The unemployment rate fell to 8.4 percent this month from 10.2 percent in July.
Before the pandemic struck the economy in March, the number of people seeking jobless aid had never topped 700,000 in a week, not even during the depths of the 2007-2009 Great Recession.
Initial unemployment claims in Alabama dropped almost 10 percent last week compared to two weeks ago, according to Department of Labor data released Thursday.
The economy added 1.4 million jobs in August, which follows a gain of 1.8 million in July.
Adjusted for the misclassification of workers who should have been labelled as unemployed -a problem plaguing the data in recent months - the jobless rate would have been 0.7 percentage point higher in August, the Labour Department said.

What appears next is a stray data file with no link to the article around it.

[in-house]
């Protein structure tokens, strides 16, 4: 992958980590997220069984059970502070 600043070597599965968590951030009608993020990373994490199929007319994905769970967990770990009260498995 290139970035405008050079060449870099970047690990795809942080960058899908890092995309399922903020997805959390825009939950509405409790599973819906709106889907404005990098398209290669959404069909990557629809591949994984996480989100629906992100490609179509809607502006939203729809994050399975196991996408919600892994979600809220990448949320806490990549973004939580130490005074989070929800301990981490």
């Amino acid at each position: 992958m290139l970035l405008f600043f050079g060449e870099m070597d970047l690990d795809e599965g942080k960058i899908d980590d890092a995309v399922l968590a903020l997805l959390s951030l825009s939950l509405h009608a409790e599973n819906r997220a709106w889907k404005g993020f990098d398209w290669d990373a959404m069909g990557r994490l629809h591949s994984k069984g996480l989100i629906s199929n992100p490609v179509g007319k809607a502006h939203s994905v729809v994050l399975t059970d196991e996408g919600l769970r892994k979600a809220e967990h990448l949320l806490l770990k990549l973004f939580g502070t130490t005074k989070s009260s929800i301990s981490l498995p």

Economists had been predicting about 950,000 applications in the latest week.
And many economists think hiring is slowing.
According to the Labor Department, first-time jobless claims for the week ended August 29 fell by 130,000 to 881,000 - only the second time it came in below a million amid the COVID-19 health crisis.
And the drop in insured unemployment may also be indicative of people who have been receiving benefits for so long, they have exhausted their allocation. While an improvement, it still shows a tendency for job shedding, as any number below 50 represents contraction.
The number of Americans filing new claims for unemployment benefits fell more than expected last week, but remained extraordinarily high amid signs that labour market recovery was losing steam as the COVID-19 pandemic continues and government support lapses.
Wednesday's report from the Federal Reserve delivered another mixed labor market signal.
The unemployment was at a decades-low 3.5% in February, before the COVID-19 lockdowns began in the U.S.